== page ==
You can set whatever schedule works best for your workflow process. Some folks need a refresh of every 15 or 30 minutes, so they set up an incremental refresh whereas others set up a full refresh once per day.
The agencies that I support will create a workbook that they've downloaded from Tableau Online, so the connection is back to Online.
As Bridge updates (based on your refresh schedule that you set at time of Data Source Publication to Tableau Online) Tableau Online, when they open their workbook (or manually refresh) the data is then refreshed up to the point of the latest full refresh or incremental refresh date/time. Best, Don
Thank you Don,
However, I am not sure if I fully understand it correctly. I now have created the set-up as follow:
Tableau should retrieve data from our internal database every day, and save it on the (Tableau) cloud. The retrieval is done by a complex query with many calculated fields. I am not sure if Tableau is the right platform to store the query output. One thing I worry about is keeping the history (or recalculate a day when something went wrong). What would you recommend?
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Your Incremental and/or Daily (Full) Refresh is done at the Bridge Connection. You can have multiple schedules for refresh. So for example, today is Thursday. You can have a schedule on Thursdays which is incremental every 15 minutes AND/OR also have a full refresh every Thursday. Just depends on how you want to set it up. If you're concerned about something going wrong, that's where your initial process and setup is key. I've fourteen agencies running both a daily incremental and a monthly full refresh with a number of filters and calculations in play. To date, and it's been running for several years now, we've not had a single issue with having to go back and recalculate a day where something went wrong.
The only time that something can really go wrong is when someone changes the Data Source (tables, joins, etc.) or a Data Source Filter or Extract Filter and then publishes it up to Tableau Online - so initial & follow-up testing on your part or those who are creating authoritative/federated data sources is an absolute must. I'd recommend a test Data Source and subsequent test folder in Tableau Online where you can sandbox and validate any changes to a Data Source prior to putting it into publication for use by others. That folder would only be viewable by yourself and those who are creating the data sources (via admin/security settings in Tableau Online). Please remember that Tableau is simply reading the data that's available to it. So if there's a connection issue for some reason and you're not seeing all data with an incremental refresh, that's where a full refresh schedule on top of your incremental refresh schedule could come into play. If it were truly an issue/concern about history keeping, we'd be seeing many posts on the subject; quite simply, we don't see those on the forums.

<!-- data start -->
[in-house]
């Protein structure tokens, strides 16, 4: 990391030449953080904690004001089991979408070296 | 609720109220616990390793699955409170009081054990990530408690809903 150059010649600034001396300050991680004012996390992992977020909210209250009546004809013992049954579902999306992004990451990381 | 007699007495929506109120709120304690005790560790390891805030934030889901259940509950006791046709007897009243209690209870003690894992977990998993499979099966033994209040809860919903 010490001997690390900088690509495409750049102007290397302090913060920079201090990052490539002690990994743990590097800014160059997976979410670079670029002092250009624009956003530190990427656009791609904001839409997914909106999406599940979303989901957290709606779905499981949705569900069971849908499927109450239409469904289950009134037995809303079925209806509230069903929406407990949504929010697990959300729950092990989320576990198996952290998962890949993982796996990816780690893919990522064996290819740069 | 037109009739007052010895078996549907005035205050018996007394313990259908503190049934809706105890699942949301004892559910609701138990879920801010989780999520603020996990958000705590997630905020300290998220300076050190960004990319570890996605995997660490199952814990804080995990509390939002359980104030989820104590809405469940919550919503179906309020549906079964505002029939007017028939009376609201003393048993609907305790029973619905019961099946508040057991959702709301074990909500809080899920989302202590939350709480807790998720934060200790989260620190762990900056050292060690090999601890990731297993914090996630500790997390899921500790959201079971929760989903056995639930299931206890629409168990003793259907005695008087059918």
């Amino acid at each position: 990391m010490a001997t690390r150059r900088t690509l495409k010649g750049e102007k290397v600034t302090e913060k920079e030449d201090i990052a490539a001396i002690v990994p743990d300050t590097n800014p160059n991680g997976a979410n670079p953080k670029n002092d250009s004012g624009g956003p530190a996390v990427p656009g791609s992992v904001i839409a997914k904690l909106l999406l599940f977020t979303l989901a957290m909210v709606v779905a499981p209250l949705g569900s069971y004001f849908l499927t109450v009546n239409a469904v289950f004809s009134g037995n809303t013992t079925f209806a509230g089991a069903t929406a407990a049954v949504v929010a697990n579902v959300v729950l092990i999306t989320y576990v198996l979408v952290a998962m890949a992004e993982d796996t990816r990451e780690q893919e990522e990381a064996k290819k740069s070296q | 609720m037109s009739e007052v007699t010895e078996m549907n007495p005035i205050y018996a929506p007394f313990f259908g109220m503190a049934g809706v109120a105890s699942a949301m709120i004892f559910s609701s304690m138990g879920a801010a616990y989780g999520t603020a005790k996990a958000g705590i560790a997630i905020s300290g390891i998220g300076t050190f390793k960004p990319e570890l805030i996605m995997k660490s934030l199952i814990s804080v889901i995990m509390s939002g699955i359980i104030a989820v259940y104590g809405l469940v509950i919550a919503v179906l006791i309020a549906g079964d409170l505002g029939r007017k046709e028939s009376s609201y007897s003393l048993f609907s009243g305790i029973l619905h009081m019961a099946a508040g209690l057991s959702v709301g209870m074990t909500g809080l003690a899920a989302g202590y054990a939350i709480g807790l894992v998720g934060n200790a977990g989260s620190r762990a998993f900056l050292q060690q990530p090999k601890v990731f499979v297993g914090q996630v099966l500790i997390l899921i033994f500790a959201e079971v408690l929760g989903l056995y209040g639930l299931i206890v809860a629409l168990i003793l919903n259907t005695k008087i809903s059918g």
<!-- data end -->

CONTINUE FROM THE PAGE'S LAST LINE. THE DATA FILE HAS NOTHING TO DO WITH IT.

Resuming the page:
Regardless, there have been some posts where folks want to keep a daily 'snapshot' of their data. Don't recommend that unless you're going to be actively diving into Tableau and adjusting and republishing time filtered datasources daily. And that type of activity of saving a datasource daily as a new datasource without removing the previous datasources (each their own daily snapshot) would take up memory/storage (leading to more maintenance on your part) in Tableau Online. I personally haven't found that type of activity to be necessary. If a datasource is changed however, and is put into production and is problematic, in Tableau Online are a number of Administrative features and functions, of which one of them is to see the revision history of a changed datasource and be able to download it again.
Your graphic isn't incorrect. The key is that when a workbook is developed in Tableau Online that's when a connection to an available Data Source is made to the user. There's a dialog box that makes that connection to the data source at time of workbook creation. Thereafter the workbook would be downloaded/saved locally to their machine, where it maintains a connection back to Tableau Online and is refreshed when it is opened or manually refreshed in Menu options. An example workflow process is below:
What we did for our power users who each have their own Desktop/Creator license is to give them a 'Template' workbook as a starting point to their favorite data source. The template retains the connection back to Tableau Online is updated with fresh data (based on your refresh schedule(s)) whenever they open the workbook or manually refresh through the menu options. Because they have an existing connection back to Tableau Online with that workbook, if they so desire, they can create a new local workbook and change the data source to any of the other already published data sources (in Tableau Online) and make a new workbook based on the changed/new data source and save as a new workbook thereafter...
Hopefully this explains the process a bit more? Best, Don